Dog walking holidays-key tips for an enjoyable and stress-free trip

We have put together some Dog walking holidays-key tips which you might find useful  – including what to pack,  the Countryside Code, how to avoid any confrontations with cattle and other livestock safeguarding the health of your dog including  heatstroke.hypothermia and minimising the risk of insects and snake bites

Planning ahead!

  • Check that your dog’s collar and harness fit well and that the identity tag is securely fastened.  Even if you plan to walk your dog off-lead, there will be times when the lead will be required.
  • Make sure that your dog is fully up-to-date with flea/tick preventative treatments and worming.
  • Check insurance for third party liability- in the unlikely event that your dog is responsible for damage on a scale worth making an insurance claim!

Things to pack for your Dog walking holidays-key tips

In addition to food and bedding there are several other items to consider

  • some treats- always useful when encouraging recall when your dog has found something really interesting to investigate or chase – animate or inanimate!
  • a portable dog bowl – a collapsible bowl is particularly useful and water bottle
  • a basic dog first aid kit – including tick remover /tweezers and an elastic self-adhesive bandage, open wound dressings, antiseptic wipes and an anti-histamene.  Check with your vet before using OTC medications designed for humans such as Piriton
  • ‘poop’ bags- often a quick ‘stick & flick’ will suffice to remove the poop from the footpath or where it won’t be stepped upon will suffice. There will be occasions when it needs to be removed and then placed in the nearest dog bin (please don’t leave the bag behind!).
  • a blanket/towel. Useful for giving the dog a quick clean before entering a pub/café or your accommodation, but can also have several other uses.
  • if walking in winter consider packing a dog coat

Basic principles 

At all times on your dog walking holiday please adhere to  The Countryside Code

The clauses which relate to dogs include

  • Keep your dog on lead or in sight at all times, be aware of what it’s doing and be confident it will return to you promptly on command
  • Ensure your dog does not stray off the path or area where you have a right of access
  • Clear up after your dog
  • Respect instructions to put dogs on lead

           On farmland livestock may be pregnant or have young with them. Your dog could cause harm (farmers can legally shoot a dog which is scaring or attacking livestock) and the adult cattle and sheep are far more likely to be aggressive towards both you and your dog.

           In open access areas it may be to protect ground nesting birds

           Some beaches have restrictions/bans on dog walking on the beach, particularly during the summer.

Fellow travellers on your dog walking holiday

  •  Horses.    If meeting a ridden horse, recall your dog and keep it well away from a horse’s hooves
  •   Dogs.      Look out for signs of anxiety or stress which might easily turn into aggression towards your dog. If it is licking its lips, averting gaze or has a low, slow tail wag- keep your distance!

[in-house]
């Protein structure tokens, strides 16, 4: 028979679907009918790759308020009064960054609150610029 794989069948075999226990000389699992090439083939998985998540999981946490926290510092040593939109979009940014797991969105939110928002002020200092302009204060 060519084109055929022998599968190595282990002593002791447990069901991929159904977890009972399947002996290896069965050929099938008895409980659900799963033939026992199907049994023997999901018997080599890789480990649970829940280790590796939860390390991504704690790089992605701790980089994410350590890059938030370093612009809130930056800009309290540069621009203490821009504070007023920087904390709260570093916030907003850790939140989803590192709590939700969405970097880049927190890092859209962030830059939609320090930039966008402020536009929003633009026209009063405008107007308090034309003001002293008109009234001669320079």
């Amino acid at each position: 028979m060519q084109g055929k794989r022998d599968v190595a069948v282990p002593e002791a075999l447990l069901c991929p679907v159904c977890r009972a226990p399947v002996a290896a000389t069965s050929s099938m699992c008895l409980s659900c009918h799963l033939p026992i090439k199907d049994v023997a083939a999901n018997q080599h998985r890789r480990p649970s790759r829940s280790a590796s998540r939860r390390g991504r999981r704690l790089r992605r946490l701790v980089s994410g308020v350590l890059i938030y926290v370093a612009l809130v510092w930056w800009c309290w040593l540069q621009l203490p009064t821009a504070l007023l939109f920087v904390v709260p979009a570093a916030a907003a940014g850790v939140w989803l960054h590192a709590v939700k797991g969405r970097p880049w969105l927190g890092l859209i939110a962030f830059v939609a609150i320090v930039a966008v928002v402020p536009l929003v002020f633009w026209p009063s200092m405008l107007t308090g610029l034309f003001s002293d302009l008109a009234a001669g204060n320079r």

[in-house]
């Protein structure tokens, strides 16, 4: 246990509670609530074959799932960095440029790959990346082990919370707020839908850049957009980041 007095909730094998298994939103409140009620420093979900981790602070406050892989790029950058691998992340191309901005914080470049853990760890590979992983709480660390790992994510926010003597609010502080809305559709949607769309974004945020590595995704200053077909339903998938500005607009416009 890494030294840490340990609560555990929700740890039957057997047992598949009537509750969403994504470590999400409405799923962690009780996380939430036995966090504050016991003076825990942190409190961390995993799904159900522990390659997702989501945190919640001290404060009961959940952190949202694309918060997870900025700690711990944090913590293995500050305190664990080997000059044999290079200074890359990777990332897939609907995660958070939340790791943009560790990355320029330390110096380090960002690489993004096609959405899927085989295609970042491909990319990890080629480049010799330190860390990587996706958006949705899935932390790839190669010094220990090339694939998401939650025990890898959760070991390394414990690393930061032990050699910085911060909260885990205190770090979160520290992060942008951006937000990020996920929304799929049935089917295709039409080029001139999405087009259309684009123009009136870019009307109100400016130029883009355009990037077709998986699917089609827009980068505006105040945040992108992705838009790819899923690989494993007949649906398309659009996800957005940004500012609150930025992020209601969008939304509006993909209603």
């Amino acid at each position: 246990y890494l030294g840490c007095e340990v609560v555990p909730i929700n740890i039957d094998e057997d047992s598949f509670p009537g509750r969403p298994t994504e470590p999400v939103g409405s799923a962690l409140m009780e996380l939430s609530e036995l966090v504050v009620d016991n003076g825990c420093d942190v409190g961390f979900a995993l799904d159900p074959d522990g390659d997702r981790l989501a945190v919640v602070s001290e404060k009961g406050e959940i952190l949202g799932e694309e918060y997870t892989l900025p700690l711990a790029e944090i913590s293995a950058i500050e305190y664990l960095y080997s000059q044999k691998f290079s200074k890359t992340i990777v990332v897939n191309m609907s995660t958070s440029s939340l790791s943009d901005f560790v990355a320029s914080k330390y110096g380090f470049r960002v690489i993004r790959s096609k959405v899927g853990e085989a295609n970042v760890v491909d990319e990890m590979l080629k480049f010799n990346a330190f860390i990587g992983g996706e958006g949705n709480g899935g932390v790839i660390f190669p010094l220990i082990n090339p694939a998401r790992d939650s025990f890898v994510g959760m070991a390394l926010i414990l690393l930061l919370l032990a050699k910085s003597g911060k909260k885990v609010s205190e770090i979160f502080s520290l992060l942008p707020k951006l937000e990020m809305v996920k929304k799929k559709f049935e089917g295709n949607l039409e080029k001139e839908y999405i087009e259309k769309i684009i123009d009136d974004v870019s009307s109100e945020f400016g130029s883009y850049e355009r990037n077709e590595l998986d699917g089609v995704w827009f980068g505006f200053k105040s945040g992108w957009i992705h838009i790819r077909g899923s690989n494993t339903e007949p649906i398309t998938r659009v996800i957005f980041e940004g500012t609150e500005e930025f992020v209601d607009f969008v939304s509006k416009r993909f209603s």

If you are a regular countryside walker with your dog, you will almost certainly have encountered cattle and one of the challenges you will face is how to predict how they will behave.

Listed below are our Dog walking holidays-key tips to minimise any stress!

A BBC podcast I heard recently advises the following principles when dog walking and cattle are nearby:

  • know your route across the field and decide where you are going, so you can take a predictable path which will not alarm the animals
  • try to walk near to a hedge or fence so that you can get close into the hedge if need be. It is probably best to walk around the outside of a group of cattle so they can move off without feeling threatened.
  • if in a group of people, walk together – be ‘big’!
  • don’t run as the cattle are likely to start running as well and they can run fast.
  • stay calm so as not to spook the animals.
  • stay quiet.
  • keep any dogs on a lead so you can control the dogs.
  • Should they be particularly inquisitive- which is generally all that will motivate them to move towards you, a firm ‘shoo’ is usually enough to halt their progress


Clearly it is sensible to keep the dog on a lead so that you can keep it under control and away from the cattle. However, if the cattle see the dog it is important to recognise the signs that it is becoming agitated.


Watch to see if the cow or bull looks up and looks alert or indeed starts nodding its head. This is a sign of aggression and if you see this you should retreat carefully watching it all the time.


Cows are most often aggressive/protective when they are with their new born calves. Do not get between the mother and calf as the mother will get protective as she does not like to be separated.

If you feel the cow or bull is showing all the signs of attacking It is recommended to release your dog from its lead. The cow is most likely to feel threatened by the dog (rather than you) so releasing the dog will separate you from the dog.  Most dogs can run much faster than a cow and you can try to distance yourself from the cow whose attention will be focussed on the dog.  

This chance of being attacked remain very low but it is better to be aware particularly when walking your dog and enjoying the beautiful countryside.


Doggie well-being whilst on your Dog walking holiday-key tips

  • Please plan your dog walking holidays so as not to  over-tire or over-stress your dog